Just then, Alvin called. I told him everything. I explained the change of plans: It would be late by the time I figured out where to leave my stuff, and traveling to his place was far. I told him that I might have to go home instead. While we talked, the driver started off-loading the truck, putting my things outside the gate. At least he was doing so gently and with care. Soon after the call ended, the driver approached me.

He came over and informed me politely, ‘Nyabo ebintu byo byona mbijeeyo. Siyina kyensigaza'(Madam, I have removed all your things. I haven’t stayed with anything). I heard him but acted like he wasn’t even there. To me, he ceased to exist the very moment he started arguing over money. Why was he acting all reasonable and nice now? Where was that side of him fifteen minutes ago?

Assuming I didn’t hear, he repeated what he had said. Still, I didn’t even look up at him. Now certain that I was intentionally ignoring him, he turned vehemently, entered his truck and drove off.

Sharon, the lady staying in a house opposite us came out. She listened to the whole story then went inside and talked to her siblings. They agreed to stay with my property for a month as I got my life together. When I asked how much they would charge, her brother smiled and said it was free. Sharon and her two siblings helped me to ferry everything inside their house. Benson, who was still stranded by the gate also helped.

Honestly, I couldn’t believe my luck. Five minutes back I was so stranded I didn’t have any ray of hope. I had felt so helpless to the point of wondering whether it was because I had not prayed that morning. However, just like that, I now had a safe place to leave my property, and it was with people I knew and trusted. Even better, it was free. Unbelievable. As a token of thanks, I left Sharon some money to buy sodas for her family. Before I turned to go, we exchanged contacts, and it was at this point that I got to know her name for the very first time.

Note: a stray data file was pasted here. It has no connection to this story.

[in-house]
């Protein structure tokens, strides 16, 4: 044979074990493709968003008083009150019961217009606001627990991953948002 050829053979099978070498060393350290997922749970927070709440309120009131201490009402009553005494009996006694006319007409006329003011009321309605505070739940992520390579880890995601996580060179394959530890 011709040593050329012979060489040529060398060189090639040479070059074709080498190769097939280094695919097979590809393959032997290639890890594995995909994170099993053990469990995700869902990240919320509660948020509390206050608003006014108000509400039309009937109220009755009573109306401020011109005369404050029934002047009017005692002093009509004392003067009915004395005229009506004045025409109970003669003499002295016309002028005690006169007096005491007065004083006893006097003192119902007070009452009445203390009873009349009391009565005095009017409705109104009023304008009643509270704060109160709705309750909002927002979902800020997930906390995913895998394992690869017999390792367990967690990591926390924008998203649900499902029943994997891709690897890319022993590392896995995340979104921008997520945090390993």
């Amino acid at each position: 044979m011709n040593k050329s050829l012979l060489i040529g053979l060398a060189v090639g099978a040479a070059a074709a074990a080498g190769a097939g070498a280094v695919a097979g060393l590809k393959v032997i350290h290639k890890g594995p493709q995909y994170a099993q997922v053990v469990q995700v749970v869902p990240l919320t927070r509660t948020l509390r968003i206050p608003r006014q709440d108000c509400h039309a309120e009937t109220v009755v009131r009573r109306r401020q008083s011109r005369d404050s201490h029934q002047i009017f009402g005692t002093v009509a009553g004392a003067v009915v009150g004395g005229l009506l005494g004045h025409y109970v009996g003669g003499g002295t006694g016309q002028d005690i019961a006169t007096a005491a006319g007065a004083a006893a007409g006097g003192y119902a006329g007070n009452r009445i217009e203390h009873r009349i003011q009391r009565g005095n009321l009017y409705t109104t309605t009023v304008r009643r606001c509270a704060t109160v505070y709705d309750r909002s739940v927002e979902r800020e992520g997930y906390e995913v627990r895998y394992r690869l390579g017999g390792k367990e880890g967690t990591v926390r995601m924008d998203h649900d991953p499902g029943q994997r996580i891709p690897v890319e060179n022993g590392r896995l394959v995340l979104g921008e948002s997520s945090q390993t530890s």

Benson helped me carry some of my things and escorted me to the main road where I got a taxi. That day, I was amazed at how fast things can go wrong; but more than that, I marvelled at how incredibly fast things turned out wonderful.

The End.

Disclaimer: The names that feature in this story are fictitious. They were made up to protect the identity and privacy of those involved.

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2 Comments

  1. esther tusiime

    September 17, 2022 at 7:02 pm

    Beautiful story… we thank God for Sharon and her family 😊❤❤❤

    1. Echoes Over Coffee

      September 20, 2022 at 6:23 am

      True. I used to say that there’s no one that God entirely hates to the point of not offering them a solution or way out. There are always solutions around us. All we have to do is look, ask or pray. But they are always there.